A quantum dot is a semiconductor whose excitons are confined in all three spatial dimensions. The electronic properties of these materials are intermediate between those of bulk semiconductors and of discrete molecules. Quantum dots were discovered in the early 1980s by Alexei Ekimov in a glass matrix and by Louis E. Brus in colloidal solutions. The term "quantum dot" was coined by Mark Reed.
For some years now, scientists have been exploring the use of quantum dots as the basis for a novel type of solar cell. The advantages over conventional solar photovoltaic cells are numerous, minus one aspect: efficiency, which is actually the most important one. A new technique developed at MIT labs that uses quantum dots in [...]
A group of researchers at MIT have devised a new method for infiltrating cells with large molecules such as nanoparticles or proteins that is a lot more non-intrusive and doesn’t damage the cell. Imaging target cells or growing more stable stem cells might thus be possible with this method. Every cell has a membrane, which [...]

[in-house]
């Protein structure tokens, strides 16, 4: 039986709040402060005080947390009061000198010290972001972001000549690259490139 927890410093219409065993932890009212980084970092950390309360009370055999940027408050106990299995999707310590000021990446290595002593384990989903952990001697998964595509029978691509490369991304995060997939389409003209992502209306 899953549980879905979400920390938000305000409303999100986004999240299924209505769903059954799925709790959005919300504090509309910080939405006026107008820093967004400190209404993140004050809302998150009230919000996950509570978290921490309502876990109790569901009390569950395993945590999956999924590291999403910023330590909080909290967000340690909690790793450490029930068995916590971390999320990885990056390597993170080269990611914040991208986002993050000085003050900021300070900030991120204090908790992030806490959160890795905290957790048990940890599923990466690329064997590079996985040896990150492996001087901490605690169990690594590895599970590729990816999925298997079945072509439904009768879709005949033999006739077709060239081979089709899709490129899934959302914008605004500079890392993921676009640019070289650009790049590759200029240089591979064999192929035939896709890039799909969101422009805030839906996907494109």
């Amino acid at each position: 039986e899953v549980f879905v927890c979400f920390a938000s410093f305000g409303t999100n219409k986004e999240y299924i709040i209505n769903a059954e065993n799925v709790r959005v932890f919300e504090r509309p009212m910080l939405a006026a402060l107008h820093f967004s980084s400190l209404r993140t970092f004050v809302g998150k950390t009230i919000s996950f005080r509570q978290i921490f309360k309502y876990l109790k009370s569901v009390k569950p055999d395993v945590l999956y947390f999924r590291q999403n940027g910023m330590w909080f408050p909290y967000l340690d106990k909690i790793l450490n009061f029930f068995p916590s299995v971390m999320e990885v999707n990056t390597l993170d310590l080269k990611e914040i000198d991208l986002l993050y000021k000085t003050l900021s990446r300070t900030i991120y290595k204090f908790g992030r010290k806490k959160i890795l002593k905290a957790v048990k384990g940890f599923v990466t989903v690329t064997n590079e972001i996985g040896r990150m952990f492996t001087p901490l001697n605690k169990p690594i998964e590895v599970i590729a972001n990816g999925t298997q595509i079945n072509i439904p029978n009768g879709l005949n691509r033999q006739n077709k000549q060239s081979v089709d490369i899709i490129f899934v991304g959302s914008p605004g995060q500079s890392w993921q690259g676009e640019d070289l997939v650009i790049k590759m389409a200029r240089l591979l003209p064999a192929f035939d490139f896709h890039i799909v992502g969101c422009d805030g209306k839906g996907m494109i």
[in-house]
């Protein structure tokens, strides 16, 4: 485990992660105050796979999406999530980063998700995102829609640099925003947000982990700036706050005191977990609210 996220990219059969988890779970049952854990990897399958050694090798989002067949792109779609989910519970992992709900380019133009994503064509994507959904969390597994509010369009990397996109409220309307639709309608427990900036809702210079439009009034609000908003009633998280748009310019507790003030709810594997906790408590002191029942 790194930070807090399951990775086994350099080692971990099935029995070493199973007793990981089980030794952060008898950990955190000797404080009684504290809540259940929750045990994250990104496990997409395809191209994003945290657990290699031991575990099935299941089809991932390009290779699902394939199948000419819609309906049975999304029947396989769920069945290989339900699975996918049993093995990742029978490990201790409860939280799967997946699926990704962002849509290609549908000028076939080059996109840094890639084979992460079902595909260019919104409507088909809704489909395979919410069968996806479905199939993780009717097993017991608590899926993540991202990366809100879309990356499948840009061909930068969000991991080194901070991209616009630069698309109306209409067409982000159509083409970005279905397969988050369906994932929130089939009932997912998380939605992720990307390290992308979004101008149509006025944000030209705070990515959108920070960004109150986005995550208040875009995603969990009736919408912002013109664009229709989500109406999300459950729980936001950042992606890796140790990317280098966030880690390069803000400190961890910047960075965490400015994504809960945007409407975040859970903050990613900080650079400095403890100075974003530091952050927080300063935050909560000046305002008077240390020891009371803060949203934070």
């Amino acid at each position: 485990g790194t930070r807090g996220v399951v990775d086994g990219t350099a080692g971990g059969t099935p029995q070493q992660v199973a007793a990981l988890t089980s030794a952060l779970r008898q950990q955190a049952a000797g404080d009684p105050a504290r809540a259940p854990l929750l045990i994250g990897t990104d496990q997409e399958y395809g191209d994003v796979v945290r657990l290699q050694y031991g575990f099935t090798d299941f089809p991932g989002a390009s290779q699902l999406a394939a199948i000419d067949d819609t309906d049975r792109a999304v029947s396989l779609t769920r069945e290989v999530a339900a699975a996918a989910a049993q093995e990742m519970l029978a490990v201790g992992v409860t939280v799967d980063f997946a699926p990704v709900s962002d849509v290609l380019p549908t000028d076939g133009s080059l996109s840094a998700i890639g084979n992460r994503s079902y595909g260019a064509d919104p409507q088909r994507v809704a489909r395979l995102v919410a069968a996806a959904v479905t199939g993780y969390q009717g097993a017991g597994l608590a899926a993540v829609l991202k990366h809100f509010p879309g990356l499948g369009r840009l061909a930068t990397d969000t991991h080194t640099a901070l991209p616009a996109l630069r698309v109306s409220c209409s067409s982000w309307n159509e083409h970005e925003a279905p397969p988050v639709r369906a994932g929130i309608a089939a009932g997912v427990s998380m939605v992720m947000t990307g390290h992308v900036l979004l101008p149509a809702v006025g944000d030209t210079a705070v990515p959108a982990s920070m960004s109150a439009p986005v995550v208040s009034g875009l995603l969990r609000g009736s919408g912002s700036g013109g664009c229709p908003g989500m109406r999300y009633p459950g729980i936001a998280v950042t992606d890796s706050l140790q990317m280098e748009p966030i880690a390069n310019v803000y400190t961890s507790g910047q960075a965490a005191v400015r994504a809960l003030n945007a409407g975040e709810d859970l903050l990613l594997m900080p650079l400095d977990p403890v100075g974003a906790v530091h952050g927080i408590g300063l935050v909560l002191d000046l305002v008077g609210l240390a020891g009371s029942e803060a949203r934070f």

Most digital devices today, like displays or blue-ray disks, use lasers which emit the colors red, green and blue, which when combined can render any color in the visible spectrum of light. However, current technology requires a separate laser for each color, since they produce monochromatic light. A team of researchers at Brown University has [...]
Researchers have successfully managed to create a “solar paint” made out of quantum dots, which exhibits similar properties to multifilm solar cell architectures. The later are sophisticated, expensive and require a lot of time to deploy; the paint can be easily applied to basically any surface, like a house’s roof, and prepare it to easily generate [...]